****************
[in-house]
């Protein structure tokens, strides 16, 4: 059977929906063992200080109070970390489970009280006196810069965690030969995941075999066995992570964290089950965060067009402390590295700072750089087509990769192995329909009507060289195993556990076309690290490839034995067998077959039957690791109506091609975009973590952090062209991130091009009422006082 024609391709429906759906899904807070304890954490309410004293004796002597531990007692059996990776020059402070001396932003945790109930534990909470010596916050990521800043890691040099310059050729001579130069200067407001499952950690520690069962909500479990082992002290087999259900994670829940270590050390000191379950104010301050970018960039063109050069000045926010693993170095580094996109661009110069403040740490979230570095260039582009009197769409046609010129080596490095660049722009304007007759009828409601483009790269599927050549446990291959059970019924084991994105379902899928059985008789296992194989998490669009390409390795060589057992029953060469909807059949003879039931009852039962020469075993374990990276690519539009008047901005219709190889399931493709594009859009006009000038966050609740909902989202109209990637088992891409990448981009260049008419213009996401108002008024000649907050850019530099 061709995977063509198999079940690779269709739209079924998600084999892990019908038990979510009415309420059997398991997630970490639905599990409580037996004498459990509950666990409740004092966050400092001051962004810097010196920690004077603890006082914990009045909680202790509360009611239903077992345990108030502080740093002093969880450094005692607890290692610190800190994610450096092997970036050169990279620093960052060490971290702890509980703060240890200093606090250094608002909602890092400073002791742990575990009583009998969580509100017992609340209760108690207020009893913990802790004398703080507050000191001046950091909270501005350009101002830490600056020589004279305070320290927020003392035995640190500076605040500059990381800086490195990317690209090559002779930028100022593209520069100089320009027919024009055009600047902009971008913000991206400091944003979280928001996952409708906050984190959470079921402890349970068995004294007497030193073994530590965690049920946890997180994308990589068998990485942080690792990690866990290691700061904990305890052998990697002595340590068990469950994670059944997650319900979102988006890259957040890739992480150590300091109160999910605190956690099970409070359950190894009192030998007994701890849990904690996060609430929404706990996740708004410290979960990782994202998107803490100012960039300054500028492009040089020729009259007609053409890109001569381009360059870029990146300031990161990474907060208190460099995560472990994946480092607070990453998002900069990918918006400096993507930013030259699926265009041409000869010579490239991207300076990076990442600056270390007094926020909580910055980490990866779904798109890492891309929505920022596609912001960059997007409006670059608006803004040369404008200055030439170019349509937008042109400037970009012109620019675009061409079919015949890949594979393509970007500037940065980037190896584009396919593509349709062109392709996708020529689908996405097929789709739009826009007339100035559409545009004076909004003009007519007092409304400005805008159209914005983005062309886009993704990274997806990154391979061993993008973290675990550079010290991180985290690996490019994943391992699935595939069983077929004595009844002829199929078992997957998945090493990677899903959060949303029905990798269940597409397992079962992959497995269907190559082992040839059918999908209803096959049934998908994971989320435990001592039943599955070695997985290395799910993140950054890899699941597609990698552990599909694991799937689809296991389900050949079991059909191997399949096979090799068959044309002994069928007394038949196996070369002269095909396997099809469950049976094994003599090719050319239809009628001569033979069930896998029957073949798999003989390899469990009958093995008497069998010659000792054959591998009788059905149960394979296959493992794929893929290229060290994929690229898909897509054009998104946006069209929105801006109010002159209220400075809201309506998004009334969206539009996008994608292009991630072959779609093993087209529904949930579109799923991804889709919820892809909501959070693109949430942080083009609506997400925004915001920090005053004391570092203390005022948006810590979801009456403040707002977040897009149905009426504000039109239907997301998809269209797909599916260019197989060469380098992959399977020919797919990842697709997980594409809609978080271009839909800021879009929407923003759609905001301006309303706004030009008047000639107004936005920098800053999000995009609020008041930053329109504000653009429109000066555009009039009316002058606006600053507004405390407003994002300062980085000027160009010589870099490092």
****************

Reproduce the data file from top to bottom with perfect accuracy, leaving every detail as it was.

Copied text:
[in-house]
């Protein structure tokens, strides 16, 4: 059977929906063992200080109070970390489970009280006196810069965690030969995941075999066995992570964290089950965060067009402390590295700072750089087509990769192995329909009507060289195993556990076309690290490839034995067998077959039957690791109506091609975009973590952090062209991130091009009422006082 024609391709429906759906899904807070304890954490309410004293004796002597531990007692059996990776020059402070001396932003945790109930534990909470010596916050990521800043890691040099310059050729001579130069200067407001499952950690520690069962909500479990082992002290087999259900994670829940270590050390000191379950104010301050970018960039063109050069000045926010693993170095580094996109661009110069403040740490979230570095260039582009009197769409046609010129080596490095660049722009304007007759009828409601483009790269599927050549446990291959059970019924084991994105379902899928059985008789296992194989998490669009390409390795060589057992029953060469909807059949003879039931009852039962020469075993374990990276690519539009008047901005219709190889399931493709594009859009006009000038966050609740909902989202109209990637088992891409990448981009260049008419213009996401108002008024000649907050850019530099 061709995977063509198999079940690779269709739209079924998600084999892990019908038990979510009415309420059997398991997630970490639905599990409580037996004498459990509950666990409740004092966050400092001051962004810097010196920690004077603890006082914990009045909680202790509360009611239903077992345990108030502080740093002093969880450094005692607890290692610190800190994610450096092997970036050169990279620093960052060490971290702890509980703060240890200093606090250094608002909602890092400073002791742990575990009583009998969580509100017992609340209760108690207020009893913990802790004398703080507050000191001046950091909270501005350009101002830490600056020589004279305070320290927020003392035995640190500076605040500059990381800086490195990317690209090559002779930028100022593209520069100089320009027919024009055009600047902009971008913000991206400091944003979280928001996952409708906050984190959470079921402890349970068995004294007497030193073994530590965690049920946890997180994308990589068998990485942080690792990690866990290691700061904990305890052998990697002595340590068990469950994670059944997650319900979102988006890259957040890739992480150590300091109160999910605190956690099970409070359950190894009192030998007994701890849990904690996060609430929404706990996740708004410290979960990782994202998107803490100012960039300054500028492009040089020729009259007609053409890109001569381009360059870029990146300031990161990474907060208190460099995560472990994946480092607070990453998002900069990918918006400096993507930013030259699926265009041409000869010579490239991207300076990076990442600056270390007094926020909580910055980490990866779904798109890492891309929505920022596609912001960059997007409006670059608006803004040369404008200055030439170019349509937008042109400037970009012109620019675009061409079919015949890949594979393509970007500037940065980037190896584009396919593509349709062109392709996708020529689908996405097929789709739009826009007339100035559409545009004076909004003009007519007092409304400005805008159209914005983005062309886009993704990274997806990154391979061993993008973290675990550079010290991180985290690996490019994943391992699935595939069983077929004595009844002829199929078992997957998945090493990677899903959060949303029905990798269940597409397992079962992959497995269907190559082992040839059918999908209803096959049934998908994971989320435990001592039943599955070695997985290395799910993140950054890899699941597609990698552990599909694991799937689809296991389900050949079991059909191997399949096979090799068959044309002994069928007394038949196996070369002269095909396997099809469950049976094994003599090719050319239809009628001569033979069930896998029957073949798999003989390899469990009958093995008497069998010659000792054959591998009788059905149960394979296959493992794929893929290229060290994929690229898909897509054009998104946006069209929105801006109010002159209220400075809201309506998004009334969206539009996008994608292009991630072959779609093993087209529904949930579109799923991804889709919820892809909501959070693109949430942080083009609506997400925004915001920090005053004391570092203390005022948006810590979801009456403040707002977040897009149905009426504000039109239907997301998809269209797909599916260019197989060469380098992959399977020919797919990842697709997980594409809609978080271009839909800021879009929407923003759609905001301006309303706004030009008047000639107004936005920098800053999000995009609020008041930053329109504000653009429109000066555009009039009316002058606006600053507004405390407003994002300062980085000027160009010589870099490092």